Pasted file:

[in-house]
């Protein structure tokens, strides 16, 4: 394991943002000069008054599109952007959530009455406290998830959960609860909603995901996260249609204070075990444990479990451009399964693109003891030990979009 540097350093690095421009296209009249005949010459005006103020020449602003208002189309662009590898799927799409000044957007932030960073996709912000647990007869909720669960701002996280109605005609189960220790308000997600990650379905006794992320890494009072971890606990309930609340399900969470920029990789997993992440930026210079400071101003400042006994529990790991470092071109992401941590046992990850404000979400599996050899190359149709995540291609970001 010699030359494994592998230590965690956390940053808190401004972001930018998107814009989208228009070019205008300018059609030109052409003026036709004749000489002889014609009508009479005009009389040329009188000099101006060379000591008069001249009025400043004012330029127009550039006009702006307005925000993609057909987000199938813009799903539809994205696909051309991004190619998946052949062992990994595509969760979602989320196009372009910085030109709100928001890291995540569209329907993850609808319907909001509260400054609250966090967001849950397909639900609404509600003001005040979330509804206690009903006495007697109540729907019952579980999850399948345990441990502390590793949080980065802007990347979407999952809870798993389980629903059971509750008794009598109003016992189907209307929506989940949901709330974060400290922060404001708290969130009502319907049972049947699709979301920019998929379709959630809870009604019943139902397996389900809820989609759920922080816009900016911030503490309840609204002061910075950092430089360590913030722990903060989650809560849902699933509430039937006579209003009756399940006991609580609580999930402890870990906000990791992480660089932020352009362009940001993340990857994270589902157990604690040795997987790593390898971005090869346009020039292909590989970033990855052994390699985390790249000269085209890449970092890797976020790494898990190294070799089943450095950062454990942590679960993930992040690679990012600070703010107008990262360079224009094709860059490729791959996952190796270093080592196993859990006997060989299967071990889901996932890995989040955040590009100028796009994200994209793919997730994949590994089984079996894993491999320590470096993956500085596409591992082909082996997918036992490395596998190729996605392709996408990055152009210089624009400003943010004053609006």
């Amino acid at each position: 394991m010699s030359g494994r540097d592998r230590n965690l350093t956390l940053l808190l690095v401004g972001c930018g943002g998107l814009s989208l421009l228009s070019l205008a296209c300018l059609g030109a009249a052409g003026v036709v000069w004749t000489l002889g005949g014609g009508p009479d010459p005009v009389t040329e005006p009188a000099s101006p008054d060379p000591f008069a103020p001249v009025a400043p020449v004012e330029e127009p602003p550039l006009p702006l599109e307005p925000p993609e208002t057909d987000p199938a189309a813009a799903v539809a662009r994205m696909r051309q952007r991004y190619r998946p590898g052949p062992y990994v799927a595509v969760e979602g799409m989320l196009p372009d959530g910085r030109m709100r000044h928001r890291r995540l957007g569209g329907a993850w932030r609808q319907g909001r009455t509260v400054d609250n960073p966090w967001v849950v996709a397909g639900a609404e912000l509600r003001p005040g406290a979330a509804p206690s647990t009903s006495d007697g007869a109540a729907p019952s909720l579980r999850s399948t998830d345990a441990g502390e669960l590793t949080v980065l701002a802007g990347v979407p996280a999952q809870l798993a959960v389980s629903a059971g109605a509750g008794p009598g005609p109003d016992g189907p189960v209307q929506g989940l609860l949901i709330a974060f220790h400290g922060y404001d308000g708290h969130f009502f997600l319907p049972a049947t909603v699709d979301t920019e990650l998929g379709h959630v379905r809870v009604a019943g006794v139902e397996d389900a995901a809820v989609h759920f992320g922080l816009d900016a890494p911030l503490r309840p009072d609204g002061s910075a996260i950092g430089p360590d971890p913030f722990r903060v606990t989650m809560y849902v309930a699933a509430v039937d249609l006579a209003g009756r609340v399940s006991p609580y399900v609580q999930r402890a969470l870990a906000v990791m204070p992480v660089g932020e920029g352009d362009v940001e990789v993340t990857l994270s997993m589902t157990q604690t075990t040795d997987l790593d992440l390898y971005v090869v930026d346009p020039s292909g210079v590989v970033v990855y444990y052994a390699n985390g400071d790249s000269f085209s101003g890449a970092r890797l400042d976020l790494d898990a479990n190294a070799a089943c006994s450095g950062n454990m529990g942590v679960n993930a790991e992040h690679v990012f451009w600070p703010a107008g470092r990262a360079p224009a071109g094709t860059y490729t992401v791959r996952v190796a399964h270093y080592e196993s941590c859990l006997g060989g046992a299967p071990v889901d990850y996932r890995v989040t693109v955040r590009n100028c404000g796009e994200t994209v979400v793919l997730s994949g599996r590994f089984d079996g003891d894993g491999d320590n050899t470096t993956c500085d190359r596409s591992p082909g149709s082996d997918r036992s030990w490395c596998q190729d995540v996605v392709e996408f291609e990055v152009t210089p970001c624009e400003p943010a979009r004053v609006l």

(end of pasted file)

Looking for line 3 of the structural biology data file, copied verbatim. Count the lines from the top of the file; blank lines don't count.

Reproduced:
């Amino acid at each position: 394991m010699s030359g494994r540097d592998r230590n965690l350093t956390l940053l808190l690095v401004g972001c930018g943002g998107l814009s989208l421009l228009s070019l205008a296209c300018l059609g030109a009249a052409g003026v036709v000069w004749t000489l002889g005949g014609g009508p009479d010459p005009v009389t040329e005006p009188a000099s101006p008054d060379p000591f008069a103020p001249v009025a400043p020449v004012e330029e127009p602003p550039l006009p702006l599109e307005p925000p993609e208002t057909d987000p199938a189309a813009a799903v539809a662009r994205m696909r051309q952007r991004y190619r998946p590898g052949p062992y990994v799927a595509v969760e979602g799409m989320l196009p372009d959530g910085r030109m709100r000044h928001r890291r995540l957007g569209g329907a993850w932030r609808q319907g909001r009455t509260v400054d609250n960073p966090w967001v849950v996709a397909g639900a609404e912000l509600r003001p005040g406290a979330a509804p206690s647990t009903s006495d007697g007869a109540a729907p019952s909720l579980r999850s399948t998830d345990a441990g502390e669960l590793t949080v980065l701002a802007g990347v979407p996280a999952q809870l798993a959960v389980s629903a059971g109605a509750g008794p009598g005609p109003d016992g189907p189960v209307q929506g989940l609860l949901i709330a974060f220790h400290g922060y404001d308000g708290h969130f009502f997600l319907p049972a049947t909603v699709d979301t920019e990650l998929g379709h959630v379905r809870v009604a019943g006794v139902e397996d389900a995901a809820v989609h759920f992320g922080l816009d900016a890494p911030l503490r309840p009072d609204g002061s910075a996260i950092g430089p360590d971890p913030f722990r903060v606990t989650m809560y849902v309930a699933a509430v039937d249609l006579a209003g009756r609340v399940s006991p609580y399900v609580q999930r402890a969470l870990a906000v990791m204070p992480v660089g932020e920029g352009d362009v940001e990789v993340t990857l994270s997993m589902t157990q604690t075990t040795d997987l790593d992440l390898y971005v090869v930026d346009p020039s292909g210079v590989v970033v990855y444990y052994a390699n985390g400071d790249s000269f085209s101003g890449a970092r890797l400042d976020l790494d898990a479990n190294a070799a089943c006994s450095g950062n454990m529990g942590v679960n993930a790991e992040h690679v990012f451009w600070p703010a107008g470092r990262a360079p224009a071109g094709t860059y490729t992401v791959r996952v190796a399964h270093y080592e196993s941590c859990l006997g060989g046992a299967p071990v889901d990850y996932r890995v989040t693109v955040r590009n100028c404000g796009e994200t994209v979400v793919l997730s994949g599996r590994f089984d079996g003891d894993g491999d320590n050899t470096t993956c500085d190359r596409s591992p082909g149709s082996d997918r036992s030990w490395c596998q190729d995540v996605v392709e996408f291609e990055v152009t210089p970001c624009e400003p943010a979009r004053v609006l």